You know when things don’t go the way you might have initially hoped and you tell yourself (and others): “it’s OK, life must have another plan for me!” I’m big on this mindset, and truly believe that life works itself out the way it’s supposed to. The hard part is listening to the inner pulls that try to guide us.
I also find that when you really, and I mean “deep in your soul really” let go of whatever kind of control you’re trying to take on life that isn’t working, things start to unfold like a blooming flower.
For example: my meals lately have been very whole foods based. It should come as no surprise that “real food” works best, but once I stopped trying so hard to figure out what foods were bothering my system and really listened to my body, things slowly got better.
Once I stopped listening to outside opinions and advice from doctors that didn’t align with my beliefs I started to feel better.
Fun Fact: Did you know that if you leave the pit in the avocado, it stays green?
I was dealing with food intolerances for the last year, and it wasn’t until I simply let go of the control and the obsession (and stress) of “figuring it all out” that my mind, body, and spirit all started to work together.
The CliffsNotes version of those two posts are this: I knew in my heart it was time for me to pursue something more with Starbucks. I felt that my current position had expired its purpose, and because this company is paying for my bachelors degree I couldn’t yet pursue outside options. With that said, I started looking into jobs at the corporate office.
I had one fish bite my line back in April, but it wasn’t the right fit. Instead of sulking about it I stayed positive and knew life had another plan, and it did. Fish number two bit my line about a month ago and today I start my new role in Seattle. Oh, and this role is 10x better than the first bite and I am so thankful that didn’t work.
Every aspect of our life has a purpose. Some things are only meant to last a short while before catalyzing us to our next adventure. I’m notorious for staying in my comfort zone, and while I’m thankful for everything that has come in my time working retail for Starbucks, I’m long overdue for my next chapter.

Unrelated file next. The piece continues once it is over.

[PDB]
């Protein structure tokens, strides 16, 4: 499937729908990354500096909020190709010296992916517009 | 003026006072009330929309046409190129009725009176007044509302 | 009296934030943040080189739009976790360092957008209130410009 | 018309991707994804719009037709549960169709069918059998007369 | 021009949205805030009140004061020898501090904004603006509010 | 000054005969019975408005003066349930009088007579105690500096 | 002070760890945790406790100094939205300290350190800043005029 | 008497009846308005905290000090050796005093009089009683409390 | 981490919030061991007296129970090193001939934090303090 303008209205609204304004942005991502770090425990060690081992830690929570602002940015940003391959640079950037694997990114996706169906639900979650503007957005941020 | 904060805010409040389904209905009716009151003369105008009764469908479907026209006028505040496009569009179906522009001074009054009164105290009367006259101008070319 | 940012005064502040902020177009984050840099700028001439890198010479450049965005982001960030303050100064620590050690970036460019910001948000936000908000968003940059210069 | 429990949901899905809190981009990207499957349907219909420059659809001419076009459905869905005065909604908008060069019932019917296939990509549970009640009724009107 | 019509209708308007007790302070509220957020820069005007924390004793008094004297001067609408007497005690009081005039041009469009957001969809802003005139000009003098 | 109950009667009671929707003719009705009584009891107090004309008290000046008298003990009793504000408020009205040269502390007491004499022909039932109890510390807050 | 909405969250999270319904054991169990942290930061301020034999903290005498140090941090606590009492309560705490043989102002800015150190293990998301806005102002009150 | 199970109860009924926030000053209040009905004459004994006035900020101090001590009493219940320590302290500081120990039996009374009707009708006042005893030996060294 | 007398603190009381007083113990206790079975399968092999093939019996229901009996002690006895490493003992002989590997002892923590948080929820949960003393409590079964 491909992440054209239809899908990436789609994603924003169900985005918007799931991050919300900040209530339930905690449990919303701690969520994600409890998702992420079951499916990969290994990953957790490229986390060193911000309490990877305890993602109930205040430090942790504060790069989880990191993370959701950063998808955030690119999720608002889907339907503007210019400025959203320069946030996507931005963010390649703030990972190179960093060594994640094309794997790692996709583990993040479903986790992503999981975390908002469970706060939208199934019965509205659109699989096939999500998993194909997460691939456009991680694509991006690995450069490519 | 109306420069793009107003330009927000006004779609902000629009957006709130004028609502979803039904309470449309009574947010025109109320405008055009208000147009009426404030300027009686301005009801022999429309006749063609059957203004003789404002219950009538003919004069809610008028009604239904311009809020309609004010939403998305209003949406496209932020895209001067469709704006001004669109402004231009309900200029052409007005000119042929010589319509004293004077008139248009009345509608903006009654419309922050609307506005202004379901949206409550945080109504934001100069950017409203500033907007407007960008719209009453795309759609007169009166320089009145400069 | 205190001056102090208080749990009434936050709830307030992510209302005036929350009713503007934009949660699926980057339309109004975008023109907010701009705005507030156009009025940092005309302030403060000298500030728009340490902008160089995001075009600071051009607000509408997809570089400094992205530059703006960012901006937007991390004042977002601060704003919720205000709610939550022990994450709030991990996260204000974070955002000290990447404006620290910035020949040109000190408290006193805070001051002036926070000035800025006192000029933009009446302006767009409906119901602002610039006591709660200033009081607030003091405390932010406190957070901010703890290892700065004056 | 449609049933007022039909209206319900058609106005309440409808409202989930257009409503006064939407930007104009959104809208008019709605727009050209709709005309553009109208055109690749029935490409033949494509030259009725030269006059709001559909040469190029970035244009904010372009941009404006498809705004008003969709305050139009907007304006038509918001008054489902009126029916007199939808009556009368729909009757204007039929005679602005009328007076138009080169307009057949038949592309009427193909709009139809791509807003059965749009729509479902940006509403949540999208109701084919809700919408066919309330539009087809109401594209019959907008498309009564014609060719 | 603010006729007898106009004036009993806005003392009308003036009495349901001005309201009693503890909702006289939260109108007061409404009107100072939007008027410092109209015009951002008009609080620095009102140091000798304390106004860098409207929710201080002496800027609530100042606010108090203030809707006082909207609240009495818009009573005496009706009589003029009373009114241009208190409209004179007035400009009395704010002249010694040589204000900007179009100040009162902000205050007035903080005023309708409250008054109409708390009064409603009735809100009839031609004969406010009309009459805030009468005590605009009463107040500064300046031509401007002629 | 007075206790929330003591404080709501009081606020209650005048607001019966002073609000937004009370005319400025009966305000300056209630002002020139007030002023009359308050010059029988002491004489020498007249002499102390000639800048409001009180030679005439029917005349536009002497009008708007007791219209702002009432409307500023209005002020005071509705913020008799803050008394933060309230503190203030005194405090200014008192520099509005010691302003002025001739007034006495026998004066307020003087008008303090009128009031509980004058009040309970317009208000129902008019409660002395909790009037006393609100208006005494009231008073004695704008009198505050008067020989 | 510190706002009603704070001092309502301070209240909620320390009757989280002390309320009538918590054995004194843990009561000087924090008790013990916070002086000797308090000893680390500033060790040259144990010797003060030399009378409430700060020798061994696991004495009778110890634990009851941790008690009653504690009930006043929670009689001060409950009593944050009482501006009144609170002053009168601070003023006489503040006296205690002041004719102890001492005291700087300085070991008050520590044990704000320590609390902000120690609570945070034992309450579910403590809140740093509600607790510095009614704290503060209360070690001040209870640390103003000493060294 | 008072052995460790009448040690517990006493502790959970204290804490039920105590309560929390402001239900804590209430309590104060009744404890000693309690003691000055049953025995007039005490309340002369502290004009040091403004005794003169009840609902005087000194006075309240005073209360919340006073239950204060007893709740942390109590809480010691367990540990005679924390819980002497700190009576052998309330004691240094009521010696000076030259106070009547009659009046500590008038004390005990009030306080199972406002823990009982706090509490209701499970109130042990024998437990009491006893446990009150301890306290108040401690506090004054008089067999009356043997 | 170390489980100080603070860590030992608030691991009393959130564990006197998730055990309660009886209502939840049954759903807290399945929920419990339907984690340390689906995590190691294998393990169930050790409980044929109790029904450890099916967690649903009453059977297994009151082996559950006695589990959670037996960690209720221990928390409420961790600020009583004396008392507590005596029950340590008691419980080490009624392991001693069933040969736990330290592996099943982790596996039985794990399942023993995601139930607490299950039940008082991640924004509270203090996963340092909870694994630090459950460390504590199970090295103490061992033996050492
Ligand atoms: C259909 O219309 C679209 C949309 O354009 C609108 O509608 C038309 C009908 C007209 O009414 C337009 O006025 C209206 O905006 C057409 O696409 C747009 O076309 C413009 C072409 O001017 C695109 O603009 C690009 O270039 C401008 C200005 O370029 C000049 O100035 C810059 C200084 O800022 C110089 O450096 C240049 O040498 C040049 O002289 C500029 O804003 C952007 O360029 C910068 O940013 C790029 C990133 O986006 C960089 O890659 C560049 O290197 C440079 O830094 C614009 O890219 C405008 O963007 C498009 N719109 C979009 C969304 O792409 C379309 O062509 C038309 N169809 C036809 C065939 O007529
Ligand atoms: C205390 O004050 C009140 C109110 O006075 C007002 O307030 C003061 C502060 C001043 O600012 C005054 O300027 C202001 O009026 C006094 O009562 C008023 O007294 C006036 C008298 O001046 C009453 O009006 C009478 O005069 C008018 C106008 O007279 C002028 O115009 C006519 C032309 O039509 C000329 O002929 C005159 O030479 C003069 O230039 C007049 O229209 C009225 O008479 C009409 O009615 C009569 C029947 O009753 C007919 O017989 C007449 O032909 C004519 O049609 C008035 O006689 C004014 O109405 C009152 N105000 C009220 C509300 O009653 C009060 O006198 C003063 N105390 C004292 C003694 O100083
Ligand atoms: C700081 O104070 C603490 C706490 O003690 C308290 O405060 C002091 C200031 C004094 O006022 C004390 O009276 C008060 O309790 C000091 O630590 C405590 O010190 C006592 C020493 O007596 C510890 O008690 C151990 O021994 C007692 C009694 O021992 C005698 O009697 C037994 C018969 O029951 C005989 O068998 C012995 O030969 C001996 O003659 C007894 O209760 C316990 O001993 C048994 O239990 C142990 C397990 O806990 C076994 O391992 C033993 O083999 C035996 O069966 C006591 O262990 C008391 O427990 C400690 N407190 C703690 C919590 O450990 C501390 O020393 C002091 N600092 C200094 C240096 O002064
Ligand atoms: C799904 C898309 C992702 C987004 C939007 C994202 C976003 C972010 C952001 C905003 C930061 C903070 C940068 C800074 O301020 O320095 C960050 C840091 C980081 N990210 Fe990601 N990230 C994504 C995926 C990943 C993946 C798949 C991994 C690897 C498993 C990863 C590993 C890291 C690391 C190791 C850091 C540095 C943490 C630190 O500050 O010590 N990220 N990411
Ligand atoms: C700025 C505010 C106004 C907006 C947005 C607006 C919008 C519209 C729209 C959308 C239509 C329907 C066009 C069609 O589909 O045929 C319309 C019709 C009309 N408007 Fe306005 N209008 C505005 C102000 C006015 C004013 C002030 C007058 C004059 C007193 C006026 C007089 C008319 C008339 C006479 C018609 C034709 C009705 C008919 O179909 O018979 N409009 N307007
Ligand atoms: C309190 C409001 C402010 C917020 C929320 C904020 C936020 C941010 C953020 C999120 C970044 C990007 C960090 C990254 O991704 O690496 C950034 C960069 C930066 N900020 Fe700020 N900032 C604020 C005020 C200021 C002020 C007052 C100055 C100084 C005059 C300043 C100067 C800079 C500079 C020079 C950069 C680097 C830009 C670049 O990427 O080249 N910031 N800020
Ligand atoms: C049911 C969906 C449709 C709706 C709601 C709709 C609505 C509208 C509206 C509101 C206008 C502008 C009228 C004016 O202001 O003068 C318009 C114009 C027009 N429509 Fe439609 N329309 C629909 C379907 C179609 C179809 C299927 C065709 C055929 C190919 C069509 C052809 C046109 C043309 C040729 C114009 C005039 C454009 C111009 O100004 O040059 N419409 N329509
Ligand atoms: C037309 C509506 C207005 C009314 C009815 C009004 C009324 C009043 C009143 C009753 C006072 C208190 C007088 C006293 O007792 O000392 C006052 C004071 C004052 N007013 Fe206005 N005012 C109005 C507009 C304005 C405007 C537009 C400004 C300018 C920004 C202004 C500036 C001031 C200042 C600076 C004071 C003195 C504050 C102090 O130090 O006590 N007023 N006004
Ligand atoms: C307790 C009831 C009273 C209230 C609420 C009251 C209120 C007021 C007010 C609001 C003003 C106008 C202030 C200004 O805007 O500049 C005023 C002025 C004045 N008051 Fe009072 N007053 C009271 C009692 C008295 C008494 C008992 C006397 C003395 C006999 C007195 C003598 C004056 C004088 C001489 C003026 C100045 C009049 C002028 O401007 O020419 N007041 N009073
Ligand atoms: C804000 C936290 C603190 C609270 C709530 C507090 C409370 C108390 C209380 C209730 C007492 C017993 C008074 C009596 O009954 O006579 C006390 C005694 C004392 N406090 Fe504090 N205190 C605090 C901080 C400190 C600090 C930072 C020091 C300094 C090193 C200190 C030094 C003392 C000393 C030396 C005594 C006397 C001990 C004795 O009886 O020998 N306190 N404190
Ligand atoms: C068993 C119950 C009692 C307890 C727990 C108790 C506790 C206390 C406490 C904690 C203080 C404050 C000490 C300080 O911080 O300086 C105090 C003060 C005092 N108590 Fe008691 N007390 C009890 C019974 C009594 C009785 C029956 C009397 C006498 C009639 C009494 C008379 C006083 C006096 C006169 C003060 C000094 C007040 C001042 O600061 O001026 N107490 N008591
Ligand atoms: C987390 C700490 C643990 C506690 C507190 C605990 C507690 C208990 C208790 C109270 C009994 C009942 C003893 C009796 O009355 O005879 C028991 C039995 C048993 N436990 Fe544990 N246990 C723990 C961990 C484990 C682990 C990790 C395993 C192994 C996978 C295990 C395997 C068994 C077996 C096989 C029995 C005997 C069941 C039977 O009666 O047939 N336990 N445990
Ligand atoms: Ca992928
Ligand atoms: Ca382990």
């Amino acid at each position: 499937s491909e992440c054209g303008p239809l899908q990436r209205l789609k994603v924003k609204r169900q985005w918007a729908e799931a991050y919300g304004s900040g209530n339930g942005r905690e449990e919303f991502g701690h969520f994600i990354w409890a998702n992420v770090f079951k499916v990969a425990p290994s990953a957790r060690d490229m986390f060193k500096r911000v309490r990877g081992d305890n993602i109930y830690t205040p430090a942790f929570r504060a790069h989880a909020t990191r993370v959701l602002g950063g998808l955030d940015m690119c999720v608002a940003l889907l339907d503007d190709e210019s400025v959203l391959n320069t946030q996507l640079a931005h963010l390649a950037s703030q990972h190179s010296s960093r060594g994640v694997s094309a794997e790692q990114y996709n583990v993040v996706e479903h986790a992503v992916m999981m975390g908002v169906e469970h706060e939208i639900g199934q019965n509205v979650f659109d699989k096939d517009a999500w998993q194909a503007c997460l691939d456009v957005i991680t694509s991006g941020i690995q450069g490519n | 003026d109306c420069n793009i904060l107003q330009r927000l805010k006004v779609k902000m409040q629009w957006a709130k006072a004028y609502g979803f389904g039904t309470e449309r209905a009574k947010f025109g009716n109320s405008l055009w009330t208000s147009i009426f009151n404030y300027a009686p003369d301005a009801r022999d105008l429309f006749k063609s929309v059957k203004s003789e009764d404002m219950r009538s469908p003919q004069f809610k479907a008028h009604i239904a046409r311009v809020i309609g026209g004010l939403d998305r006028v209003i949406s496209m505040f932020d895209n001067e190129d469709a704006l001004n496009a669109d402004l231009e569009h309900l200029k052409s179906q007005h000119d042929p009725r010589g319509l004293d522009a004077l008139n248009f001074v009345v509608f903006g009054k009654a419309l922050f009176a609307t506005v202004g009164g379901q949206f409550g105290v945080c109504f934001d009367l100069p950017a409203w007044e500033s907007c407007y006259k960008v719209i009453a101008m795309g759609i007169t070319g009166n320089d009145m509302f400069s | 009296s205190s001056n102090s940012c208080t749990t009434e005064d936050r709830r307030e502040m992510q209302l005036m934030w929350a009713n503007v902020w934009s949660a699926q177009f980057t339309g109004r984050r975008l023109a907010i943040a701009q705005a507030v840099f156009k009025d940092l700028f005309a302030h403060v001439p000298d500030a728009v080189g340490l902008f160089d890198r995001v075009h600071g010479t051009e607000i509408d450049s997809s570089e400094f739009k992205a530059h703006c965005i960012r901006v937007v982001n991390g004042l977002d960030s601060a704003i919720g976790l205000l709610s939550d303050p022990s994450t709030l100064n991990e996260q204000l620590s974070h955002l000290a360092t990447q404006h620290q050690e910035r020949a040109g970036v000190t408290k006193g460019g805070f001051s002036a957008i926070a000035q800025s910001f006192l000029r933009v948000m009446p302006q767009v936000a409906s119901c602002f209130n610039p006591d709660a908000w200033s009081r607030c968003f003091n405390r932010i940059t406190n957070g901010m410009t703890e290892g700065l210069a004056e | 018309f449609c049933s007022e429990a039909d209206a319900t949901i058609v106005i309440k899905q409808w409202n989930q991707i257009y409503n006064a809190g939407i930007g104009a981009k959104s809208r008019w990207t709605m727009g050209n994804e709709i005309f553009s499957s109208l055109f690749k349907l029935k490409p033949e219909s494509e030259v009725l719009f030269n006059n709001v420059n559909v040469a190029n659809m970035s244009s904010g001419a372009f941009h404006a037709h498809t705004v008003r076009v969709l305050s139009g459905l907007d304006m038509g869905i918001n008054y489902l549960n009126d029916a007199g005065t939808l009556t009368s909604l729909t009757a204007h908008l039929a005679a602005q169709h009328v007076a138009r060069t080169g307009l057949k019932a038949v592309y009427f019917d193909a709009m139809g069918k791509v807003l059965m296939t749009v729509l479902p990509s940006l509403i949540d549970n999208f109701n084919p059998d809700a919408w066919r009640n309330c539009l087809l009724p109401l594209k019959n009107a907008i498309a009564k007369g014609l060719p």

I started with this company 3.2 years ago at a time in my life when I needed a place to heal after a tumultuous break up and an unclear life path. The store saved me in so many ways, and leaving there yesterday had me in tears.
Like, ugly cry tears.
I think staying in my comfort zone too long, and not accepting that this time of my life was meant to end sparked some of my health problems. I’m a believer of that “woo woo hippie dippie” mind/body/soul connection stuff and when one thing is out of whack the whole bus slows down.
So what’s the moral to my story? If you quit on life, life will quit on you. When you feel like nothing is going your way, and that life is kicking you while your down, you MUST trust that your other plan will come. Sometimes it takes a month, sometimes it takes two years, sometimes it takes a decade. -OR- perhaps it’s time to take that leap without knowing quite where you will fall.
In my case I had to leap, I wouldn’t have made it the last year without some hard core faith.
This transition is going to be very bittersweet because the first part of my journey with Starbucks came at a time in my life when I felt very lost, and it gave me a purpose for a chunk of time. The store, my coworkers, and a handful of my customers became my family, and I have nothing but positive experiences there which is rare to find.
It also sprouted a passion for coffee in my soul that I will never outgrown. I’ll no longer be making lattes the way I did, but I plan to bring my passion with me into my next adventure and see where it takes me. Look for me as the annoying corporate worker that forces coffee tastings on her coworkers.
My new job requires me to be at a desk, which I don’t love, but my desk will be standing. I will be helping other Starbucks employees from the US and Canada with any inquiries they may have in regards to human resource policies and practices, benefits and pay information, manager questions, etc…another stepping stone onto something more.
I have no idea what’s ahead with this new journey, but what I do know is that I am more in tune with myself now than I ever have been before. I’m sad to leave this chapter, but ready for a new one. We are wired with sensors that communicate effortlessly, and it’s only when we actively choose to ignore them that we max out our effort meter. Try listening to the signals next time, it’s a whole lot easier
No questions today